A press release issued by the UN in December 2019 quoted President of the UN General Assembly as saying that despite efforts throughout the year, one indigenous language disappears every fortnight.
UNESCO has six degrees of endangerment for languages. These are:
- Safe, which are the languages spoken by all generations and their intergenerational transmission is uninterrupted;
- Vulnerable languages, which are spoken by most children but may be restricted to certain domains;
- Definitely endangered languages, which are no longer being learnt by children as their mother tongue.
- Severely endangered are languages spoken by grandparents and older generations, and while the parent generation may understand it, they may not speak it with the children or among themselves.
- Critically endangered languages are those of which the youngest speakers are the grandparents or older family members who may speak the language partially or infrequently; and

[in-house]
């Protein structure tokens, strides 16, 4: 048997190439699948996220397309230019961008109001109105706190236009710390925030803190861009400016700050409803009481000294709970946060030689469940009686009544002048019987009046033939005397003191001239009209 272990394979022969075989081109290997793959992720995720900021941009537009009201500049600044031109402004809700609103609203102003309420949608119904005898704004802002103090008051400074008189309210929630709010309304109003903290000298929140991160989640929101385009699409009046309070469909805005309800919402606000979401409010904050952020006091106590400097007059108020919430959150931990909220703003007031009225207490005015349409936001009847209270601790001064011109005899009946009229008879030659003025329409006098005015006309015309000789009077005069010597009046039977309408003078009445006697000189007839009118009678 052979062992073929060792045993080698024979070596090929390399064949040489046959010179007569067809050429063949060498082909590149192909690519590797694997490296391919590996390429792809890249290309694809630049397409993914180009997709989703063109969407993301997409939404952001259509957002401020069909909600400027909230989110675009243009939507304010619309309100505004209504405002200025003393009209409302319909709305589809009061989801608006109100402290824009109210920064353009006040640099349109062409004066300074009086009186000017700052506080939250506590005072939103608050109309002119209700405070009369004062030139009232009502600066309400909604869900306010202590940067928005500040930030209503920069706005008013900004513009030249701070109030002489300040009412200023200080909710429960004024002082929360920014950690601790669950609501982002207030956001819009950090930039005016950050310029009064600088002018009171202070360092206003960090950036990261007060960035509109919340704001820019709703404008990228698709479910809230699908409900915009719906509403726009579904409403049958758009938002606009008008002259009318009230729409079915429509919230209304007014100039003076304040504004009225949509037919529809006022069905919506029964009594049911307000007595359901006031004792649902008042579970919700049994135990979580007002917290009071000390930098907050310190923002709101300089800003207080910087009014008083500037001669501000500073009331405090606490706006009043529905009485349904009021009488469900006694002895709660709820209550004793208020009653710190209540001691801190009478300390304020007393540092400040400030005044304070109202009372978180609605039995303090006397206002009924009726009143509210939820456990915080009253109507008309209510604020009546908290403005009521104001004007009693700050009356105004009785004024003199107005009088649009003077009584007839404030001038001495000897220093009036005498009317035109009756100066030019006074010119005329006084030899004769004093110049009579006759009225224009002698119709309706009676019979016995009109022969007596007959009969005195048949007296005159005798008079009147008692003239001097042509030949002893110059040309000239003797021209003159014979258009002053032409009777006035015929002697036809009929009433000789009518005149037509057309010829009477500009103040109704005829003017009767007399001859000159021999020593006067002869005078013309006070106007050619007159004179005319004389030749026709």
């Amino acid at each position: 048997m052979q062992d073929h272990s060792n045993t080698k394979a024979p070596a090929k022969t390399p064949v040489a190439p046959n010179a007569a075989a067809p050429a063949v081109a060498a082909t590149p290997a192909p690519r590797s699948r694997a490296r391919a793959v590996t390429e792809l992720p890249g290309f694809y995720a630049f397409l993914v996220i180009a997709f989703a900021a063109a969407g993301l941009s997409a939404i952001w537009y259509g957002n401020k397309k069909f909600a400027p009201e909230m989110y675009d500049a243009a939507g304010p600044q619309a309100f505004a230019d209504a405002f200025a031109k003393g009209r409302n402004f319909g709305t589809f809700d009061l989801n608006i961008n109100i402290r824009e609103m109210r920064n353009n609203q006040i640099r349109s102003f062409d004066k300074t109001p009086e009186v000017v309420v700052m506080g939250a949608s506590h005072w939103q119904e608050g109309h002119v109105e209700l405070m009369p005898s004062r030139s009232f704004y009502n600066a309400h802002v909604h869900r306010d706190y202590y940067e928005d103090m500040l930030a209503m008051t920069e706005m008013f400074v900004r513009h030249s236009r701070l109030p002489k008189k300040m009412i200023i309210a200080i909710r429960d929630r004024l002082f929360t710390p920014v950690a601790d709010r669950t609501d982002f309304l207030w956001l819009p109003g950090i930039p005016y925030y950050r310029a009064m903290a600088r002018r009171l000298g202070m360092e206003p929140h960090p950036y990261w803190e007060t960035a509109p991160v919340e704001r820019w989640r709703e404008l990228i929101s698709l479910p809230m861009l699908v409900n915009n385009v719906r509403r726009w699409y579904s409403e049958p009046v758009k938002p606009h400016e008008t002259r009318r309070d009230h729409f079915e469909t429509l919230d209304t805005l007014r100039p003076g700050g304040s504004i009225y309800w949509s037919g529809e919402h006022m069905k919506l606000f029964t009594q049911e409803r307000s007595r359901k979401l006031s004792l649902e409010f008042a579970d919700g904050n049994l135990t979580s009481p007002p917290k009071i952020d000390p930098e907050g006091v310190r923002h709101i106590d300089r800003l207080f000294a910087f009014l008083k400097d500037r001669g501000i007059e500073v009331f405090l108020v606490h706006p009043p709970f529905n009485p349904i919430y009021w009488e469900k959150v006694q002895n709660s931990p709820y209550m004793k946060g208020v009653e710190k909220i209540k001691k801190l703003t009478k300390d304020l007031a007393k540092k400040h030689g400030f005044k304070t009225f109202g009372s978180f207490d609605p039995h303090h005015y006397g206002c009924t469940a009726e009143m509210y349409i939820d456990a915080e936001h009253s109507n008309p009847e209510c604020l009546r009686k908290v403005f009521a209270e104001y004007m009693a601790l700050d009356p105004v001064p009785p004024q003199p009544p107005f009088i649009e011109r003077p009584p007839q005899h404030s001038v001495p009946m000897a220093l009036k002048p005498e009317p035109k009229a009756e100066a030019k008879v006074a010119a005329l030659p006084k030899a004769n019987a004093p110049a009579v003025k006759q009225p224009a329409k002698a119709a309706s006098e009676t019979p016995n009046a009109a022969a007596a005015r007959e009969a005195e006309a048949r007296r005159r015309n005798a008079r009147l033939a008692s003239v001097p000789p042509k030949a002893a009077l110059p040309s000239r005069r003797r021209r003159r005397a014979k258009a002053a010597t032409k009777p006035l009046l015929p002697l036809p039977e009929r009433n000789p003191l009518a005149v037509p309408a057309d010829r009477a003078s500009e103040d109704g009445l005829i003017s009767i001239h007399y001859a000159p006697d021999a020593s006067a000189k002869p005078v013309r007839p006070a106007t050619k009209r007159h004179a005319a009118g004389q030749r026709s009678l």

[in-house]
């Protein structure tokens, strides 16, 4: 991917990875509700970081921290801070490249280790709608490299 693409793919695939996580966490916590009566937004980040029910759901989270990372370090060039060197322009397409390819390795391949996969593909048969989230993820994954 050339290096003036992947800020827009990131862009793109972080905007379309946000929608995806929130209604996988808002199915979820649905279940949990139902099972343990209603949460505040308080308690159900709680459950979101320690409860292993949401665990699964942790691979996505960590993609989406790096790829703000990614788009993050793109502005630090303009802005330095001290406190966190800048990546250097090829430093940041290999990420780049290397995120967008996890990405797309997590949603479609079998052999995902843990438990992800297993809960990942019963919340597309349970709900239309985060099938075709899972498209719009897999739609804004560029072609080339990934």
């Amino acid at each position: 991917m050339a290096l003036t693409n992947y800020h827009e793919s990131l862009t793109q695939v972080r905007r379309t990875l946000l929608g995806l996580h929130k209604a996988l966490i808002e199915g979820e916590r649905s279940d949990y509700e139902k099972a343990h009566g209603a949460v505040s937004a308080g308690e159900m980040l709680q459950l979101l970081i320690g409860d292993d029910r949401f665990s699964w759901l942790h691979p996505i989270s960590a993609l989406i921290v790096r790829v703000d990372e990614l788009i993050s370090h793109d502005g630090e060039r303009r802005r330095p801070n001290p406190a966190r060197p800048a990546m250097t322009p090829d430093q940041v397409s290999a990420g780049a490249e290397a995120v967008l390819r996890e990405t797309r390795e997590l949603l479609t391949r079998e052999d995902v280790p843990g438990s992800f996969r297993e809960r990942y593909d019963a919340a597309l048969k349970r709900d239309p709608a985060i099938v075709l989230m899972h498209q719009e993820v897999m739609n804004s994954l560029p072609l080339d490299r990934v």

- Extinct languages, of which no speakers are left.
Important Info :
- As per UNESCO, roughly 57 % of the world’s estimated 6,000 languages are safe, about 10 % are vulnerable, 10.7 % are definitely endangered, about 9 % are severely endangered, 9.6 % are critically endangered and about 3.8 % of all languages are extinct since 1950.
- As per the Endangered Languages Project (ELP), there are roughly 201 endangered languages in India.
- The last year, 2019, was the International Year of Indigenous Languages, mandated by the United Nations (UN).
Source : Indian Express